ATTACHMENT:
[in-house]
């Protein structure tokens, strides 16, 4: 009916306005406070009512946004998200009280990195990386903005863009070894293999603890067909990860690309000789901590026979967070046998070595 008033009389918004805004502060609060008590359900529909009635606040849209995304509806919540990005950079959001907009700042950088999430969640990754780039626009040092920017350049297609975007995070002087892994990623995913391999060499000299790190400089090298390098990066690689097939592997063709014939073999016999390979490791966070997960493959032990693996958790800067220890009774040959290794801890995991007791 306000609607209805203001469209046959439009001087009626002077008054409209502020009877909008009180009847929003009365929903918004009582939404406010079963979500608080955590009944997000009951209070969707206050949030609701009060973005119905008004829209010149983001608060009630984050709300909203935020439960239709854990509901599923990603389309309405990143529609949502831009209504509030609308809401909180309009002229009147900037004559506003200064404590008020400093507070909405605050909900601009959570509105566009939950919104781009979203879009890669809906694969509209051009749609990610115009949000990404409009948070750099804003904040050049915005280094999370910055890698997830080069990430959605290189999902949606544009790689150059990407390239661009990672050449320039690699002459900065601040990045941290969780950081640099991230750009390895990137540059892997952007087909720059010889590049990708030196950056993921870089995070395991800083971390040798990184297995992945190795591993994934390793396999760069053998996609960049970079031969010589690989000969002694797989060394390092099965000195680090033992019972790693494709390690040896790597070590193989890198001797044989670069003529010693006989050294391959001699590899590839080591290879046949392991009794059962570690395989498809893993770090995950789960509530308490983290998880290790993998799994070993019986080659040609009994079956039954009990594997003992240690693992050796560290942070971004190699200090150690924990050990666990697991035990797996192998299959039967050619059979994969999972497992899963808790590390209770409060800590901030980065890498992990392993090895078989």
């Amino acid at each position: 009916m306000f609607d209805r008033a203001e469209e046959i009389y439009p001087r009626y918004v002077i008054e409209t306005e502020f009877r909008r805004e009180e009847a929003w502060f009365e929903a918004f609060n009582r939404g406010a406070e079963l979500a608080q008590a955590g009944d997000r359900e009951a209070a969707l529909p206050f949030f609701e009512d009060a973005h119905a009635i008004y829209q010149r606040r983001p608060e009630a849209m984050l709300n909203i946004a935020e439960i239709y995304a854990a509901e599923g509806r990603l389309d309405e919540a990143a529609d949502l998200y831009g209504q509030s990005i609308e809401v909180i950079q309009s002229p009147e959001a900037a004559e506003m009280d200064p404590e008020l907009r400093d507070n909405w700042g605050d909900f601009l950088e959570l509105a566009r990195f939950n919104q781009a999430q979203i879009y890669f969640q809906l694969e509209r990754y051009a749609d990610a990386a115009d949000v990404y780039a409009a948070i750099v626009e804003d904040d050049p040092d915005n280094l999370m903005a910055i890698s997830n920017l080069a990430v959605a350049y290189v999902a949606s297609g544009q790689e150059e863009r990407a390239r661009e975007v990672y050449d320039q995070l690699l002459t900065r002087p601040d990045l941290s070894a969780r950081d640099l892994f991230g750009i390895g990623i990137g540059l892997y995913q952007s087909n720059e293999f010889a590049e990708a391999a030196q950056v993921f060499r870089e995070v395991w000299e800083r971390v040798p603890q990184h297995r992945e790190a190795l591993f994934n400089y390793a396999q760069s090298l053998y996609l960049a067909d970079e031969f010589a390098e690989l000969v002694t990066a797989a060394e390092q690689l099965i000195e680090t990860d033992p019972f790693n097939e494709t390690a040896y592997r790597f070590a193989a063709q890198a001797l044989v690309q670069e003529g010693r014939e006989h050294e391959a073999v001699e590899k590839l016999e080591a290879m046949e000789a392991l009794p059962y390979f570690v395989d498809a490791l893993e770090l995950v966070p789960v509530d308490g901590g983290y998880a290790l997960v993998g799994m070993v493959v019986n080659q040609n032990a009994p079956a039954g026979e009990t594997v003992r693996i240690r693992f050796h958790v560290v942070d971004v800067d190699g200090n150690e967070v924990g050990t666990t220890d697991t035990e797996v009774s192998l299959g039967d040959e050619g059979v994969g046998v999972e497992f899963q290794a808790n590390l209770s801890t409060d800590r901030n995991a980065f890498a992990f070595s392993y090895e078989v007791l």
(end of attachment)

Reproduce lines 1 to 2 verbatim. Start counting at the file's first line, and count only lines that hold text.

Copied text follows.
[in-house]
């Protein structure tokens, strides 16, 4: 009916306005406070009512946004998200009280990195990386903005863009070894293999603890067909990860690309000789901590026979967070046998070595 008033009389918004805004502060609060008590359900529909009635606040849209995304509806919540990005950079959001907009700042950088999430969640990754780039626009040092920017350049297609975007995070002087892994990623995913391999060499000299790190400089090298390098990066690689097939592997063709014939073999016999390979490791966070997960493959032990693996958790800067220890009774040959290794801890995991007791 306000609607209805203001469209046959439009001087009626002077008054409209502020009877909008009180009847929003009365929903918004009582939404406010079963979500608080955590009944997000009951209070969707206050949030609701009060973005119905008004829209010149983001608060009630984050709300909203935020439960239709854990509901599923990603389309309405990143529609949502831009209504509030609308809401909180309009002229009147900037004559506003200064404590008020400093507070909405605050909900601009959570509105566009939950919104781009979203879009890669809906694969509209051009749609990610115009949000990404409009948070750099804003904040050049915005280094999370910055890698997830080069990430959605290189999902949606544009790689150059990407390239661009990672050449320039690699002459900065601040990045941290969780950081640099991230750009390895990137540059892997952007087909720059010889590049990708030196950056993921870089995070395991800083971390040798990184297995992945190795591993994934390793396999760069053998996609960049970079031969010589690989000969002694797989060394390092099965000195680090033992019972790693494709390690040896790597070590193989890198001797044989670069003529010693006989050294391959001699590899590839080591290879046949392991009794059962570690395989498809893993770090995950789960509530308490983290998880290790993998799994070993019986080659040609009994079956039954009990594997003992240690693992050796560290942070971004190699200090150690924990050990666990697991035990797996192998299959039967050619059979994969999972497992899963808790590390209770409060800590901030980065890498992990392993090895078989």